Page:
Minzner argues that Xi Jinping’s authoritarianism is actually a sign of weakness. Although, on the surface, China looks strong, it is on the verge of collapse. Christian and Buddhist cults are rapidly growing, ethnic relations are more fragile than ever, and workers are increasingly unhappy.
I learned a lot. The only reason why I didn’t give this book a 5 is because it is already nearly 5 years old, and feels slightly dated. An updated version that goes into COVID-19 would definitely get a solid 5.
I recommend this book to people trying to wrap their minds around what is happening in China, but it will become outdated very fast.
AI Superpowers: China, Silicon Valley, and the New World Order
By Kai-Fu Lee
Published in September 2018
Thibault’s Score: 2/5
AI Superpowers is a disorganized mishmash of ideas that were conceived by former director of Google China Kai-Fu Lee. The book doesn’t discuss AI at length, instead focusing on the Chinese startup ecosystem, and, at the end, Kai-Fu Lee’s struggles with cancer.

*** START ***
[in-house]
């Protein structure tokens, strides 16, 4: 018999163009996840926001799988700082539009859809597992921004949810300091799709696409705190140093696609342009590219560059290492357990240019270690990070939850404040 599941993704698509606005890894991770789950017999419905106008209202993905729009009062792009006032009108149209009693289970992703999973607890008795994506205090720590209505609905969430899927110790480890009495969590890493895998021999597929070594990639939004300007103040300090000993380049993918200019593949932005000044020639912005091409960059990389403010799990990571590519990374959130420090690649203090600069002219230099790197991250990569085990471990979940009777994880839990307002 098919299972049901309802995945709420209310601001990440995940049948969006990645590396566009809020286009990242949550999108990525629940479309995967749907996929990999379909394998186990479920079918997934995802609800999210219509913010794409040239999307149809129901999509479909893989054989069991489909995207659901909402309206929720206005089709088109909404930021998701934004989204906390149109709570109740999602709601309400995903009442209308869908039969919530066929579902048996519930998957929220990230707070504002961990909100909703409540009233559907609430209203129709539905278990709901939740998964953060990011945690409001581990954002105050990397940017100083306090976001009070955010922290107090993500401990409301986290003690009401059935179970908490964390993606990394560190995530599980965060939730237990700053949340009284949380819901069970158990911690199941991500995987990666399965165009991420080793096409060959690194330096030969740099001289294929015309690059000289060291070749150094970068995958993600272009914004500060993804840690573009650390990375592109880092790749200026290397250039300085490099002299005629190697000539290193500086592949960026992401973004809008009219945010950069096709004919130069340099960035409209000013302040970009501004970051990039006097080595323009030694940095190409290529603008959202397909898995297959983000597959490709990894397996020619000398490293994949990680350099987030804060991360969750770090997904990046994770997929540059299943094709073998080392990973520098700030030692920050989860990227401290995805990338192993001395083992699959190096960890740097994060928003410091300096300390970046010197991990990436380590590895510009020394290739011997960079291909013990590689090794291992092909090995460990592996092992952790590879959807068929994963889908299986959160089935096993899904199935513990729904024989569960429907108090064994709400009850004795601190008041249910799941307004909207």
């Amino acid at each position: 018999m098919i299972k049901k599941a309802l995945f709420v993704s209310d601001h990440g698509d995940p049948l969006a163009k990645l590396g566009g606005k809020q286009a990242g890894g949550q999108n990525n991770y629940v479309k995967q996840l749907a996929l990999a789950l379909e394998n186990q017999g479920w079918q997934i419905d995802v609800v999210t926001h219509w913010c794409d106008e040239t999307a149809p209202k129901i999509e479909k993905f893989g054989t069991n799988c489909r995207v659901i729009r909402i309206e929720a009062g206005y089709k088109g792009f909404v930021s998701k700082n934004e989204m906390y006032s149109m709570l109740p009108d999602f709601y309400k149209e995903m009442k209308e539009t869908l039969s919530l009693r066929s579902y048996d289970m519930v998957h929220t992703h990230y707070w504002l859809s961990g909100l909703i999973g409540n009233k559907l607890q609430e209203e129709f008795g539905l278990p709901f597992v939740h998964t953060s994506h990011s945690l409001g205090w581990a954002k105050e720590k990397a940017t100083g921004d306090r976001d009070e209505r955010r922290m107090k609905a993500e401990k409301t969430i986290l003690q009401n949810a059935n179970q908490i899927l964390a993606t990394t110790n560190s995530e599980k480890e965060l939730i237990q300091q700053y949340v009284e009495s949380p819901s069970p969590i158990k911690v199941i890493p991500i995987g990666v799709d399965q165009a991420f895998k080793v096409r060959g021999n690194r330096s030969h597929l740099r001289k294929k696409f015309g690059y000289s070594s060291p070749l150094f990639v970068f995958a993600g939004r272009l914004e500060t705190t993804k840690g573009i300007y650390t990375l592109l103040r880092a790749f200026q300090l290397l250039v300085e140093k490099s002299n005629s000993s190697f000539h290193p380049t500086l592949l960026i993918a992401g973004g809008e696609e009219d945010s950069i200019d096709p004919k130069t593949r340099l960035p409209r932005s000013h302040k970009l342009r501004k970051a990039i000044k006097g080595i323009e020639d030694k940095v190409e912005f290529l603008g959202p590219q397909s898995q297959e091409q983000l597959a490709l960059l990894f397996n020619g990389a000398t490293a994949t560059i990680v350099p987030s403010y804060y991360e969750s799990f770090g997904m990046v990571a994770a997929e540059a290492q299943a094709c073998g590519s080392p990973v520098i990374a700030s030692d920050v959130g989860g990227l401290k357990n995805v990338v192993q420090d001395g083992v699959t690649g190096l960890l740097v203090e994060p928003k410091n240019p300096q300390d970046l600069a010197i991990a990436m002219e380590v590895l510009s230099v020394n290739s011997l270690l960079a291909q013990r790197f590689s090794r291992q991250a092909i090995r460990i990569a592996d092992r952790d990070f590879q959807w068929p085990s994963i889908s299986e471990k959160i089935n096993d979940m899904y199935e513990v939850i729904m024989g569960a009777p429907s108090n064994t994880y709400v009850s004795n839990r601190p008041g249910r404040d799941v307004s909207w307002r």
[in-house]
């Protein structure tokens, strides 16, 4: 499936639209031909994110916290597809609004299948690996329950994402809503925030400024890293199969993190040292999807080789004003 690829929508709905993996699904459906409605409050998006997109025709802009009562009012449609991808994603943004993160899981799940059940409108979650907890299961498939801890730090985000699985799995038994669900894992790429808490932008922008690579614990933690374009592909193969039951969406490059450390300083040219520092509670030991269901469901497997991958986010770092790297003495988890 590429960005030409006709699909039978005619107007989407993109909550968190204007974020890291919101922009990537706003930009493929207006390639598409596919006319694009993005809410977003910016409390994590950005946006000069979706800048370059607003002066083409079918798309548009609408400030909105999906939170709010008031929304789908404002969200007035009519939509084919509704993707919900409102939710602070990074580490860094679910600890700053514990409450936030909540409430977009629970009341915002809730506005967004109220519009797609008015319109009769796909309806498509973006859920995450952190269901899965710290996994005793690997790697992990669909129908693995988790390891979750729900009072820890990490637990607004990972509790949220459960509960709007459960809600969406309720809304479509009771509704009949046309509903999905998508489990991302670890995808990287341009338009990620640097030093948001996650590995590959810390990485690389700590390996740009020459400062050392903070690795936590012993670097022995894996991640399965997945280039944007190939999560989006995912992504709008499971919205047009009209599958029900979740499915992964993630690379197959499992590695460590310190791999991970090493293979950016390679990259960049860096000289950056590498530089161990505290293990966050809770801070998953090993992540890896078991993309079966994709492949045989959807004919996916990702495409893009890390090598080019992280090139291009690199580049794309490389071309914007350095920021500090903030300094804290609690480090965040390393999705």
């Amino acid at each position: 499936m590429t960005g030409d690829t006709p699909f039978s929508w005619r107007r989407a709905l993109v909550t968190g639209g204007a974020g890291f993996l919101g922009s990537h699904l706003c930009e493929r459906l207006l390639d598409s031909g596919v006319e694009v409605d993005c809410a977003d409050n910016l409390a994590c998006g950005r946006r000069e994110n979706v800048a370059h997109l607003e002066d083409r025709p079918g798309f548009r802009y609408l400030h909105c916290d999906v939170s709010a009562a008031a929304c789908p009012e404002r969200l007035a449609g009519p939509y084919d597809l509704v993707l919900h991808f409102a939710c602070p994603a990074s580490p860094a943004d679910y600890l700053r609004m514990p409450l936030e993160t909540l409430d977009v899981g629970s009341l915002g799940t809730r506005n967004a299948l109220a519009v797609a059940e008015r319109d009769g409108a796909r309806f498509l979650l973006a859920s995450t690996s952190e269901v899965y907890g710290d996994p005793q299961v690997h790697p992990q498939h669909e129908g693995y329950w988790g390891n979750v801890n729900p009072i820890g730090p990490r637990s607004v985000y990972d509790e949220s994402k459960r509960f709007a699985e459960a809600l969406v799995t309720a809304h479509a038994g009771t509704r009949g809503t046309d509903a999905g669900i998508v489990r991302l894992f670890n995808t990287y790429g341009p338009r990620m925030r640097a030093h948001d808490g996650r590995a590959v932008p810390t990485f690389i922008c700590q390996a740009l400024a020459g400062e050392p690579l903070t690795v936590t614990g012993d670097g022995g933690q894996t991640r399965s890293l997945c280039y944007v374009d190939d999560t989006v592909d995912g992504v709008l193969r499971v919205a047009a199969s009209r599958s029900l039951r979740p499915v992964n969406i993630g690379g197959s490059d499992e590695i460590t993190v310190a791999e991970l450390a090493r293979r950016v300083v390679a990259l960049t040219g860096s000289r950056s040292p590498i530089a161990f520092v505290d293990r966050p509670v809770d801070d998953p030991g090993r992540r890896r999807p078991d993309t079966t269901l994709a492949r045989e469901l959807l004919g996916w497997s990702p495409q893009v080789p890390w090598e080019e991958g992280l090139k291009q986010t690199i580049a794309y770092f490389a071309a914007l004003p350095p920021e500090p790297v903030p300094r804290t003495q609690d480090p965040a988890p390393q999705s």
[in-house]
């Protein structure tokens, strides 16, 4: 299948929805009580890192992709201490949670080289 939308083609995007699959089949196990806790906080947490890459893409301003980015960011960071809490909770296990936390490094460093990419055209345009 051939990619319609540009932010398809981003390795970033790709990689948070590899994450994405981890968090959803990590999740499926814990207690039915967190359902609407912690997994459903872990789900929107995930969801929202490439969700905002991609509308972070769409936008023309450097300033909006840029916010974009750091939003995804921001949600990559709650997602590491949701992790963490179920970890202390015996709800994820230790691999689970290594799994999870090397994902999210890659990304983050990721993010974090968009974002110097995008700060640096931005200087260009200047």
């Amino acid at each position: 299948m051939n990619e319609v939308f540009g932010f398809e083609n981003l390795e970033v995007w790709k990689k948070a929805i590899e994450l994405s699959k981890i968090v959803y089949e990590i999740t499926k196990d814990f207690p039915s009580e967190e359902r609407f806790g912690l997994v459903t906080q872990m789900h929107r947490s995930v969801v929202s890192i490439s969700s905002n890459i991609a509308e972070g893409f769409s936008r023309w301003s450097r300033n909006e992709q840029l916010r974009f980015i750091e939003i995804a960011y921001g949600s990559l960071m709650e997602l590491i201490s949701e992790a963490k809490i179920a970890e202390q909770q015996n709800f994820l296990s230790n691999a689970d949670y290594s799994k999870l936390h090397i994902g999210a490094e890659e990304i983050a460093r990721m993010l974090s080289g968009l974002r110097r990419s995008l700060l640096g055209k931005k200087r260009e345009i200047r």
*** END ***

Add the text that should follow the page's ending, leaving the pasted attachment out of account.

The first few chapters of the book are strong - I learned a lot about China’s startup ecosystem. Most interestingly, how it transferred from an imitation based system into an innovation system. I loved learning about how ruthlessly competitive the Chinese employees are; how companies openly use predatory pricing to subsidize their clients and drive competitors out; or how frumpy bureaucrats with secret passions for tech set up SEZs to increase innovation.
The book was written in 2018 but already feels dated. That isn’t the biggest problem.
Sadly, the book’s title is deceiving. There is barely any discussion of AI. What little discussion there is only scratches the surface, barely going any deeper than what you’d read on Wired Magazine or watch on a VICE News report. None of his takes, stories, and anecdotes on AI were new to me.
Finally, the last few chapters are tedious. Kai-Fu Lee talks about his struggles with cancer, how he distanced himself from his family, and how he felt like a robot. I couldn’t care less. If I wanted to read a book about an individual’s struggles with cancer, then I would have hoped for some forewarning in the title.
I do not recommend AI Super-Powers.